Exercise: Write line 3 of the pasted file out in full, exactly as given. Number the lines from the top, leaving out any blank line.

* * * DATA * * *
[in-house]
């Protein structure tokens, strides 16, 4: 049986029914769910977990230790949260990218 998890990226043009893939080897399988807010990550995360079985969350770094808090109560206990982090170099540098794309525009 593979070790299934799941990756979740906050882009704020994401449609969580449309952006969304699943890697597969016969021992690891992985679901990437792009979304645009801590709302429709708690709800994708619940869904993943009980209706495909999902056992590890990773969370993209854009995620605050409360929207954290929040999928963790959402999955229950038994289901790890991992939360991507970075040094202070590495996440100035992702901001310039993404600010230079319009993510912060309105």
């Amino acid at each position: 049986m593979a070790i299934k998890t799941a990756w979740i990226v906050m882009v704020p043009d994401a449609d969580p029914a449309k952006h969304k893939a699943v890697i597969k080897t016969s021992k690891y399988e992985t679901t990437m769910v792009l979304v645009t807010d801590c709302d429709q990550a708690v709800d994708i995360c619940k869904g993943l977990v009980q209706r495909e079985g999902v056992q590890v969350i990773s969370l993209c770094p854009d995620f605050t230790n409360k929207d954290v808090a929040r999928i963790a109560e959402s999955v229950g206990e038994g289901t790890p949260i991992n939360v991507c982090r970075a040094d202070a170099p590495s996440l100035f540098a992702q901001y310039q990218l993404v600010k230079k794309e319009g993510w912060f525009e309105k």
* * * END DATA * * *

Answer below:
């Amino acid at each position: 049986m593979a070790i299934k998890t799941a990756w979740i990226v906050m882009v704020p043009d994401a449609d969580p029914a449309k952006h969304k893939a699943v890697i597969k080897t016969s021992k690891y399988e992985t679901t990437m769910v792009l979304v645009t807010d801590c709302d429709q990550a708690v709800d994708i995360c619940k869904g993943l977990v009980q209706r495909e079985g999902v056992q590890v969350i990773s969370l993209c770094p854009d995620f605050t230790n409360k929207d954290v808090a929040r999928i963790a109560e959402s999955v229950g206990e038994g289901t790890p949260i991992n939360v991507c982090r970075a040094d202070a170099p590495s996440l100035f540098a992702q901001y310039q990218l993404v600010k230079k794309e319009g993510w912060f525009e309105k």